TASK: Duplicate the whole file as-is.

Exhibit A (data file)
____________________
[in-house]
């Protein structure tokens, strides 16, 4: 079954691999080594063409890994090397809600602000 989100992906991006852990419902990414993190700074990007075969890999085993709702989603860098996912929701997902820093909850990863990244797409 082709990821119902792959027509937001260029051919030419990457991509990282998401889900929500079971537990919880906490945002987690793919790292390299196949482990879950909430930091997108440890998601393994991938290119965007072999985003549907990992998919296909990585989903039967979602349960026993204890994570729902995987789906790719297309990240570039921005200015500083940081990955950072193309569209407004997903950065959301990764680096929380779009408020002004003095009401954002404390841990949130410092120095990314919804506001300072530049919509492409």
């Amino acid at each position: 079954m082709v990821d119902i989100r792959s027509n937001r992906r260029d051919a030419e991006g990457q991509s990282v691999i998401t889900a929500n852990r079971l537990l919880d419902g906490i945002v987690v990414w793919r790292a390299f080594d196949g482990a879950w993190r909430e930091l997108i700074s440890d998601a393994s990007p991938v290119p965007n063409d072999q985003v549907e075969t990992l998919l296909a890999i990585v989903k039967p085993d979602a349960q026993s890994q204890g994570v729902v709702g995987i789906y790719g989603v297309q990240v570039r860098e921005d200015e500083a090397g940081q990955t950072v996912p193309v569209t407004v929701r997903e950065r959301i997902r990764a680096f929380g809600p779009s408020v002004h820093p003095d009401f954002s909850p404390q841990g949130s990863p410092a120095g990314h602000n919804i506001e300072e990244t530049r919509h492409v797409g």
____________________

[in-house]
């Protein structure tokens, strides 16, 4: 079954691999080594063409890994090397809600602000 989100992906991006852990419902990414993190700074990007075969890999085993709702989603860098996912929701997902820093909850990863990244797409 082709990821119902792959027509937001260029051919030419990457991509990282998401889900929500079971537990919880906490945002987690793919790292390299196949482990879950909430930091997108440890998601393994991938290119965007072999985003549907990992998919296909990585989903039967979602349960026993204890994570729902995987789906790719297309990240570039921005200015500083940081990955950072193309569209407004997903950065959301990764680096929380779009408020002004003095009401954002404390841990949130410092120095990314919804506001300072530049919509492409």
């Amino acid at each position: 079954m082709v990821d119902i989100r792959s027509n937001r992906r260029d051919a030419e991006g990457q991509s990282v691999i998401t889900a929500n852990r079971l537990l919880d419902g906490i945002v987690v990414w793919r790292a390299f080594d196949g482990a879950w993190r909430e930091l997108i700074s440890d998601a393994s990007p991938v290119p965007n063409d072999q985003v549907e075969t990992l998919l296909a890999i990585v989903k039967p085993d979602a349960q026993s890994q204890g994570v729902v709702g995987i789906y790719g989603v297309q990240v570039r860098e921005d200015e500083a090397g940081q990955t950072v996912p193309v569209t407004v929701r997903e950065r959301i997902r990764a680096f929380g809600p779009s408020v002004h820093p003095d009401f954002s909850p404390q841990g949130s990863p410092a120095g990314h602000n919804i506001e300072e990244t530049r919509h492409v797409g």